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Bandera Courier
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2014-01-23

F-80 Shooting Star

Doug White

A few years ago I talked with a very interesting man by the name of Tex Benedict at Whataburger in Kerrville. He was so interesting to listen to about his flying career. You could tell by the excitement in his voice that he loved every minute of it.
Well, maybe not every second of it. Because he did have a close call and that is the one I wanted to share with you all. He told me that he and Mike Spaight were flight instructors at Hondo Air Base in the 1950s. He also was a member of the Texas National Guard - at Kelly Field.
He and Spaight were given the opportunity to fly the F-80 Shooting Star. The F-80 was the first operational jet fighter used by the USAF. It helped usher in the jet age. It was the first "turbo" jet powered combat aircraft. Introduced in 1945 at a unit cost of $110,000, it was primarily used by the USAF and US Navy. It was later replaced by the North American F86 Sabre.
One evening Tex and his wingman Spaight flew to Houston. They landed at Ellington Air Base, which at the time was a "Navigator Training Base,"with a 4,000 foot long air strip.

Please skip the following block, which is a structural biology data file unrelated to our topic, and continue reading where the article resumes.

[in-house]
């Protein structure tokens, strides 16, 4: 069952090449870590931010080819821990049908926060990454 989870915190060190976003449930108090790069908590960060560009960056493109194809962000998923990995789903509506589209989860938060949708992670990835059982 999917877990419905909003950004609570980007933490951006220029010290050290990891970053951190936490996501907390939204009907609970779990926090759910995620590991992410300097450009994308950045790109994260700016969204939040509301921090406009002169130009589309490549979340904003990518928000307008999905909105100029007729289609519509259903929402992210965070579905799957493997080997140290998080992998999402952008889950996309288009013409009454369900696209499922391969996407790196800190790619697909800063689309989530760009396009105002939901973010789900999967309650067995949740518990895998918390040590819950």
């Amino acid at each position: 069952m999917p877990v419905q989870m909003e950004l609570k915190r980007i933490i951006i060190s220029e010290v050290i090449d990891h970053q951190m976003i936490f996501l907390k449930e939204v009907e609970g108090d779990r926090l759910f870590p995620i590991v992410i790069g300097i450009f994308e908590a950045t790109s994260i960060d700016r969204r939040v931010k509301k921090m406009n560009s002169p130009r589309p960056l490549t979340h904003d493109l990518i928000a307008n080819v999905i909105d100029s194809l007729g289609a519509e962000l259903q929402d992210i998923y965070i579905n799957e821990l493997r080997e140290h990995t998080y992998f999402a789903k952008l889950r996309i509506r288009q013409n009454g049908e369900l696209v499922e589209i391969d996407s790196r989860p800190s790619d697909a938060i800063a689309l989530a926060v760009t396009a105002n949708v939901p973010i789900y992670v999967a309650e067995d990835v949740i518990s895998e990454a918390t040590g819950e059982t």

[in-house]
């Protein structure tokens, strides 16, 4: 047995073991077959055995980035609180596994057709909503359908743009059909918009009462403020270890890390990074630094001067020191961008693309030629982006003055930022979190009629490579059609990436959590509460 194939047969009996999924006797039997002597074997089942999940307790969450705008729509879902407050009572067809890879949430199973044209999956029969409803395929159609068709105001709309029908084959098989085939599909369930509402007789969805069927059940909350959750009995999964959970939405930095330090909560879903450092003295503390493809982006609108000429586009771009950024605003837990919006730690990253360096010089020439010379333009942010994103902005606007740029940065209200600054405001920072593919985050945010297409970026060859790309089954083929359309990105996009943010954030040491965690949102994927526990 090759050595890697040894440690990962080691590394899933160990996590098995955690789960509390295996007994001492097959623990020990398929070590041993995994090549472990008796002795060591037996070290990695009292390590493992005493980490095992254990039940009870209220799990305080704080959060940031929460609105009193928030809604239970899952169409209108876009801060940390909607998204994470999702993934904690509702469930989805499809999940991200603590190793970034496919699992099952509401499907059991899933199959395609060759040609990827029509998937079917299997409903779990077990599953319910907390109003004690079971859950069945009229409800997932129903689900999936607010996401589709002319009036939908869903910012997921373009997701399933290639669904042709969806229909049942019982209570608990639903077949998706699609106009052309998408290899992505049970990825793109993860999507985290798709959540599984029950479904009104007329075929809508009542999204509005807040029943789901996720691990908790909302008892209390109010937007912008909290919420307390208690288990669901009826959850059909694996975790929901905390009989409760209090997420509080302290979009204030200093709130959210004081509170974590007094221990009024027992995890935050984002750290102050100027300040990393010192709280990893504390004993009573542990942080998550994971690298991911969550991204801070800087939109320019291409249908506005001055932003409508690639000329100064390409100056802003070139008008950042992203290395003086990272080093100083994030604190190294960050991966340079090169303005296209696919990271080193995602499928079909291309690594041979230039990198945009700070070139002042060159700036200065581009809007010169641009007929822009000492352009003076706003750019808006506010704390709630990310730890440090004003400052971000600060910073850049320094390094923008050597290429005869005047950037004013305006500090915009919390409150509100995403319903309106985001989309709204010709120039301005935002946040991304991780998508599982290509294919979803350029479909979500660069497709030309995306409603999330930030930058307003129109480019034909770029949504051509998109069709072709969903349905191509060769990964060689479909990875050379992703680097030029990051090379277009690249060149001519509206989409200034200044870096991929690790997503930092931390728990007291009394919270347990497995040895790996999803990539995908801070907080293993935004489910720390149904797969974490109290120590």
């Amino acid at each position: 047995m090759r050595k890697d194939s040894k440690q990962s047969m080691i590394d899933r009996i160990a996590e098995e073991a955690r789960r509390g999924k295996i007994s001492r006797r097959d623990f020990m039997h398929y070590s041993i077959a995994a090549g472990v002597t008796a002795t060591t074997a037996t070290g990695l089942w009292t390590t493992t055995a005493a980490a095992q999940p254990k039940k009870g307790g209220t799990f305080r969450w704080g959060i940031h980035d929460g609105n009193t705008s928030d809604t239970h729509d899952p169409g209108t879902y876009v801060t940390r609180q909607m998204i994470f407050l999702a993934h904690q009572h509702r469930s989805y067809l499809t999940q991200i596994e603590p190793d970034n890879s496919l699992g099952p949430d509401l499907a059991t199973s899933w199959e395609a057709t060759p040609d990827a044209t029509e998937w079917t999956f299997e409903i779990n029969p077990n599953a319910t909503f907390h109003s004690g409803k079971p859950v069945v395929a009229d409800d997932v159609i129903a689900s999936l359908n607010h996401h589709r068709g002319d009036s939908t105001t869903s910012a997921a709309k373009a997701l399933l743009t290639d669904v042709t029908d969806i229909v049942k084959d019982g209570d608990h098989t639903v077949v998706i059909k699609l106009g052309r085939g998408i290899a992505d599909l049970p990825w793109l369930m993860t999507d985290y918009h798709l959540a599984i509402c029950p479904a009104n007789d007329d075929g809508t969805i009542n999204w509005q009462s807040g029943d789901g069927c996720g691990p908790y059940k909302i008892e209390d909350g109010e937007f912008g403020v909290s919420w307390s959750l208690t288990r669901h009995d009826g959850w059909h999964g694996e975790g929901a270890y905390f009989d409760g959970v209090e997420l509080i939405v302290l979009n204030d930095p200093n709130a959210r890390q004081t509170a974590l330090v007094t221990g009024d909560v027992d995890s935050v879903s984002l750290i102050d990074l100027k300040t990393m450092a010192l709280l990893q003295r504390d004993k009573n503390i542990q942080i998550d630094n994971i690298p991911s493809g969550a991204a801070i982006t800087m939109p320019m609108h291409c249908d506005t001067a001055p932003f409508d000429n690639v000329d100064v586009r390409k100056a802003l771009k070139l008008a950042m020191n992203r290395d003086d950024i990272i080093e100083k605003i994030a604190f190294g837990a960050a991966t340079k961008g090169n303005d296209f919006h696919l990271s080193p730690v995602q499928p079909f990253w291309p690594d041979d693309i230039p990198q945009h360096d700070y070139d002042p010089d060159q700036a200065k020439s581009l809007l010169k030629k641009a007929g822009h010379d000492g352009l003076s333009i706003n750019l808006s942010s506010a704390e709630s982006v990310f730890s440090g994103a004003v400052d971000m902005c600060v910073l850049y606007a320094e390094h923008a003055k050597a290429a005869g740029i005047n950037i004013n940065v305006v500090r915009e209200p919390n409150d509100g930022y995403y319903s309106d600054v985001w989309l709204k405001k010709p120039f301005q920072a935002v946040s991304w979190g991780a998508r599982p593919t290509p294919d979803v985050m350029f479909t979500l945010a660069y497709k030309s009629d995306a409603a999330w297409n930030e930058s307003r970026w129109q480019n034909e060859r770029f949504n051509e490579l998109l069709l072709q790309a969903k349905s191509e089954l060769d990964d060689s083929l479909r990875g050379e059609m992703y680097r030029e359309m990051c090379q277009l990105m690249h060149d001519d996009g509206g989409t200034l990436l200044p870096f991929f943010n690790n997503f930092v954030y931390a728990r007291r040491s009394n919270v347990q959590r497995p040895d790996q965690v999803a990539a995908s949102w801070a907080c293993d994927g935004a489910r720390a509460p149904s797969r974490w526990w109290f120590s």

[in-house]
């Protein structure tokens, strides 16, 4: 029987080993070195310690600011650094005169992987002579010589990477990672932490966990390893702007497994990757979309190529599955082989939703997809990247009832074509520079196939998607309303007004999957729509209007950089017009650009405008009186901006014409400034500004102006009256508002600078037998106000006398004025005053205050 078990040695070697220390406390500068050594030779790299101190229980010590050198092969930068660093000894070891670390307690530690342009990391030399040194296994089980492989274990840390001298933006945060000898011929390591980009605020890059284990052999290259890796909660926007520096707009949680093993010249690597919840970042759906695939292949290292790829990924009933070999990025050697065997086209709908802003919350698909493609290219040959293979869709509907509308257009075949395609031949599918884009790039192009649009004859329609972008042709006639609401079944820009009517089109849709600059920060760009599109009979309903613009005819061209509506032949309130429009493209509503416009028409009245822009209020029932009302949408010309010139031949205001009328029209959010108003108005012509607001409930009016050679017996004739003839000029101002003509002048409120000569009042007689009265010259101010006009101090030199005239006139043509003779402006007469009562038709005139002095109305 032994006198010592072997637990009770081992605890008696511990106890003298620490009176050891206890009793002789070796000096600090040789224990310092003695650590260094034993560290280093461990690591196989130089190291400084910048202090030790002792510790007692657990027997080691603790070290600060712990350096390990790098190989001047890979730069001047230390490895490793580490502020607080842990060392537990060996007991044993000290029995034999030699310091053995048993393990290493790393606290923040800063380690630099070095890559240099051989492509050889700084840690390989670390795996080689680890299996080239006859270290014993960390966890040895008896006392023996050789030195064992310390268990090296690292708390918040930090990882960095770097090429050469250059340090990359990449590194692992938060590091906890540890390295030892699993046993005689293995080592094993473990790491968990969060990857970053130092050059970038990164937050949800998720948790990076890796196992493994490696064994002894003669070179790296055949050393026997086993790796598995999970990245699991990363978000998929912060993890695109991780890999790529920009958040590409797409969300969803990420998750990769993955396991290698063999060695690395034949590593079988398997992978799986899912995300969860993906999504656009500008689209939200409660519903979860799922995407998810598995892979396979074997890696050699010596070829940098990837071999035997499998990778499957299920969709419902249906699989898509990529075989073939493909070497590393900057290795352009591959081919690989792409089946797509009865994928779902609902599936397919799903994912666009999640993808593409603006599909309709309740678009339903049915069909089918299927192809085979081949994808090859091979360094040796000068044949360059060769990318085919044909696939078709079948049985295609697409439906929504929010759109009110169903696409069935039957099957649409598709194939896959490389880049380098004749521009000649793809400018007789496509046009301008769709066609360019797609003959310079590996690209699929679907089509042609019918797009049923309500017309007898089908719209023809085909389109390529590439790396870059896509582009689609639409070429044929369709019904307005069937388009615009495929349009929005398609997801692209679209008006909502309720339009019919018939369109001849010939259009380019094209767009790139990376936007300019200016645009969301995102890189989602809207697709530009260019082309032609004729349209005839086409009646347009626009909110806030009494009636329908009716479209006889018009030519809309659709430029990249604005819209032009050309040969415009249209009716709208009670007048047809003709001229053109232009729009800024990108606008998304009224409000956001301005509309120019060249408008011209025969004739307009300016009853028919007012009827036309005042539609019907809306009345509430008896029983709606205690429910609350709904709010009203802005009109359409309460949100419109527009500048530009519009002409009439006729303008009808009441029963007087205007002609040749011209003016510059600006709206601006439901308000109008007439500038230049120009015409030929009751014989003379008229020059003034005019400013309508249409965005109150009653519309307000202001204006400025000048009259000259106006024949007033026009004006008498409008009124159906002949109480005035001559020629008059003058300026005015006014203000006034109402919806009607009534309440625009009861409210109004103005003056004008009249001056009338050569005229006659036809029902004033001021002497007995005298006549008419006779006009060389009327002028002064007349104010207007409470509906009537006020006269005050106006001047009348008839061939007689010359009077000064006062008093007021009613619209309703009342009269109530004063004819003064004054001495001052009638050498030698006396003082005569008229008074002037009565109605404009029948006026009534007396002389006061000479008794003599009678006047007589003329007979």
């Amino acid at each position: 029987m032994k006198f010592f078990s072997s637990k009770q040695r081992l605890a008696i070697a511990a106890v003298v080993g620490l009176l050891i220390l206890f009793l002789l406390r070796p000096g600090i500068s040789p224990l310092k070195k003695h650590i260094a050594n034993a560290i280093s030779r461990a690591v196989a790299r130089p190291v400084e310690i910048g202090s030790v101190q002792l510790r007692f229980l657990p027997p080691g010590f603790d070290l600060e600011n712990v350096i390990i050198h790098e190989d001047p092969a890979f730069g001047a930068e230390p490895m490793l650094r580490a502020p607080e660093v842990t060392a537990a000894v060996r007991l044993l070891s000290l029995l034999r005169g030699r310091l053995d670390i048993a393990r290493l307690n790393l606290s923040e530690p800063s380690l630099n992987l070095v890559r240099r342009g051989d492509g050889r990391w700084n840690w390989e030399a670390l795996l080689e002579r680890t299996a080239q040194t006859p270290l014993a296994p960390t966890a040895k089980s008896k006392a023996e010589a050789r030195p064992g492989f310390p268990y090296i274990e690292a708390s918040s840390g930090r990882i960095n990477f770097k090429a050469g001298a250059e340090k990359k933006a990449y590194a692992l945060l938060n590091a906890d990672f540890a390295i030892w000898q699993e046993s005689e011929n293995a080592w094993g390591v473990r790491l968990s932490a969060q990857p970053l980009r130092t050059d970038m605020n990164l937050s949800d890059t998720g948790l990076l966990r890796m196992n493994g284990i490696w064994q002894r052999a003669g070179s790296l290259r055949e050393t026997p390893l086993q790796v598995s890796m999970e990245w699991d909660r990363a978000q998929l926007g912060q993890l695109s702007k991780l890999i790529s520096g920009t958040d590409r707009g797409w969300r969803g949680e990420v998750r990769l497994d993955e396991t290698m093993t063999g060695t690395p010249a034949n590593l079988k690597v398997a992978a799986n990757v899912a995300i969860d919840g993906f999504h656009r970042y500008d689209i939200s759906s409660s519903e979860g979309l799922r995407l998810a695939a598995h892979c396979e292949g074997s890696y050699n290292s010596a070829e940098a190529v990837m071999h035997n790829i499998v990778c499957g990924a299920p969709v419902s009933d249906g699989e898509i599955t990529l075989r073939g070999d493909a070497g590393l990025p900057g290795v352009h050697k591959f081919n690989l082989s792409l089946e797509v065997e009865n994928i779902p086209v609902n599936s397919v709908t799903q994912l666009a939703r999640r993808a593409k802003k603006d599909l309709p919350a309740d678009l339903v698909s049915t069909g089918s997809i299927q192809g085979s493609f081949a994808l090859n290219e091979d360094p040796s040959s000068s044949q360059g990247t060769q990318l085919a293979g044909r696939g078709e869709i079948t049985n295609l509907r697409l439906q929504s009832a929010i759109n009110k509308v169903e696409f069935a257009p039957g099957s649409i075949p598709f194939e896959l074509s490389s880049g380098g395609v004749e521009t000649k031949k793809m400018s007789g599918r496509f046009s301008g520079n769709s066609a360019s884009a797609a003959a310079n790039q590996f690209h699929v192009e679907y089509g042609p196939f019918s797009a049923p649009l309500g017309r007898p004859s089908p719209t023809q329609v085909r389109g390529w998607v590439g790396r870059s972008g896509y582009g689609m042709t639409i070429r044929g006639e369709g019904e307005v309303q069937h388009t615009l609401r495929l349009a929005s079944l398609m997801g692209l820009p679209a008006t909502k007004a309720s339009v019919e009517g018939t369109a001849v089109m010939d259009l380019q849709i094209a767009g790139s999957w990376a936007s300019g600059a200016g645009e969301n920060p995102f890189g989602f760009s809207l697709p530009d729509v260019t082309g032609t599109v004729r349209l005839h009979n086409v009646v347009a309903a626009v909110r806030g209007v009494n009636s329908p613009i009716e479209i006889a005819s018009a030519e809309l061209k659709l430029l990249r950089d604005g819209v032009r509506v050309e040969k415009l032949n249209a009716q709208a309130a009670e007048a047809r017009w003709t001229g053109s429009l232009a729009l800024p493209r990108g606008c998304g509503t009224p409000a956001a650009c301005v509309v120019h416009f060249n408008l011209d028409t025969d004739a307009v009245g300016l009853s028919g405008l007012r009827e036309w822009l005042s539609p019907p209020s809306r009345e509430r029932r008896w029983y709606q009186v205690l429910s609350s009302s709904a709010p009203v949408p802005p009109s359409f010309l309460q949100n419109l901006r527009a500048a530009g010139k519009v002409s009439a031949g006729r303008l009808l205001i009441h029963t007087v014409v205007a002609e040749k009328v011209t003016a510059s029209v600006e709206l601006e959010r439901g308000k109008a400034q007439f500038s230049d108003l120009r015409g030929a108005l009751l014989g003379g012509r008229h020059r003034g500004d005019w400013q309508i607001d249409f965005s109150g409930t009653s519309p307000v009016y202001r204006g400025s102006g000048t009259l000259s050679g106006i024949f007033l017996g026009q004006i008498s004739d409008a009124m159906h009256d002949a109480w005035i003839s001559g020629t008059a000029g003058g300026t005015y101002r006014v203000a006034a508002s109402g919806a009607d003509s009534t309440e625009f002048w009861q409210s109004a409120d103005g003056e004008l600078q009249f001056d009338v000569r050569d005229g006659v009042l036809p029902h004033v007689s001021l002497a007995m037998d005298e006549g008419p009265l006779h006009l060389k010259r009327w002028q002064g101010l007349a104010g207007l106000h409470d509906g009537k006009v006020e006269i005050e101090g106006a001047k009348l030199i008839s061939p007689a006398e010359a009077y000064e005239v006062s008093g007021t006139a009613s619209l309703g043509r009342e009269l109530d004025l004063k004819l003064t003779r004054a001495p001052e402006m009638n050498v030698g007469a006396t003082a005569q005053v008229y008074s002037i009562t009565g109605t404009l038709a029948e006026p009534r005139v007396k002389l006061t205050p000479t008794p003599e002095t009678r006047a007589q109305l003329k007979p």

They refueled and, after eating at the officer's club, were set to depart. Tex said the ground crew was unfamilar with jet engines and left the oil dip stick loose! On the take off roll, Spaight yelled, "Bail out! You are on fire!"
The engine was shooting out flames like a roman candle. To make matters worse, Tex had a full tank of fuel and the jet required a longer take off roll.
He said he used all 4,000 feet, got the jet off, and climbed to 2,000 feet.
Then he got smoke in the cockpit!
He started a left turn, throttled back and the smoke let up.
He was able to get back to the air field but got down too fast, ran off runway into a ditch, knocking off the F-80's front nose gear, plowing the ground and finally coming to a stop!
He rolled the canopy back and jumped out and ran! Now, this was at night and Tex said the crash crew nearly ran him over.
Later the accident investigation board cleared him and his wingman. Tex said he was glad to have survived a very dangerous ordeal.
Tex had over 10,000 flying hours in his career. He later moved to Kerrville and worked as a regional sales manager for Mooney Aircraft. He also owned Tex Aero Sales.
I recently got the sad news that Donald Elsworth "TEX" Benedict passed away.
• I want to convey my condolences to the Sandidge family on the passing of their mother, Rena Scott. Her oldest son, Rob, was my classmate from the third grade on.